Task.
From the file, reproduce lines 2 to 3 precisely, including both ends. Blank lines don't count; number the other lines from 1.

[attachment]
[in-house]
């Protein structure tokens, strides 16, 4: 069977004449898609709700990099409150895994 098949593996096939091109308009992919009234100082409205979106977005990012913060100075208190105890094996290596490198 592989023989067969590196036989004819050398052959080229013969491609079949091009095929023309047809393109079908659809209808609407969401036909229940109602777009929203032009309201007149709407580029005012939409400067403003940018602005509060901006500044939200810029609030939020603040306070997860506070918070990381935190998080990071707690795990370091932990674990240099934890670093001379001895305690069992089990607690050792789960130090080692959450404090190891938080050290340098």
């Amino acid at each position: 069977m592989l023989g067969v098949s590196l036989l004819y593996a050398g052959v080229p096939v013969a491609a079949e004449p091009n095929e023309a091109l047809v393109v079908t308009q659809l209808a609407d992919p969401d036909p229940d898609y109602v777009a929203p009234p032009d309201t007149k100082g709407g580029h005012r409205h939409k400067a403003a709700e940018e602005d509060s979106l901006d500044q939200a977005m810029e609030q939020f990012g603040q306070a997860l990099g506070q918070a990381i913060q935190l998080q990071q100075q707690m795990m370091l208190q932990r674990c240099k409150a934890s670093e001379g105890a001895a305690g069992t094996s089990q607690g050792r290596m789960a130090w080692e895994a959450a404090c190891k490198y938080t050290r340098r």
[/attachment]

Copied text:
């Protein structure tokens, strides 16, 4: 069977004449898609709700990099409150895994 098949593996096939091109308009992919009234100082409205979106977005990012913060100075208190105890094996290596490198 592989023989067969590196036989004819050398052959080229013969491609079949091009095929023309047809393109079908659809209808609407969401036909229940109602777009929203032009309201007149709407580029005012939409400067403003940018602005509060901006500044939200810029609030939020603040306070997860506070918070990381935190998080990071707690795990370091932990674990240099934890670093001379001895305690069992089990607690050792789960130090080692959450404090190891938080050290340098």
């Amino acid at each position: 069977m592989l023989g067969v098949s590196l036989l004819y593996a050398g052959v080229p096939v013969a491609a079949e004449p091009n095929e023309a091109l047809v393109v079908t308009q659809l209808a609407d992919p969401d036909p229940d898609y109602v777009a929203p009234p032009d309201t007149k100082g709407g580029h005012r409205h939409k400067a403003a709700e940018e602005d509060s979106l901006d500044q939200a977005m810029e609030q939020f990012g603040q306070a997860l990099g506070q918070a990381i913060q935190l998080q990071q100075q707690m795990m370091l208190q932990r674990c240099k409150a934890s670093e001379g105890a001895a305690g069992t094996s089990q607690g050792r290596m789960a130090w080692e895994a959450a404090c190891k490198y938080t050290r340098r």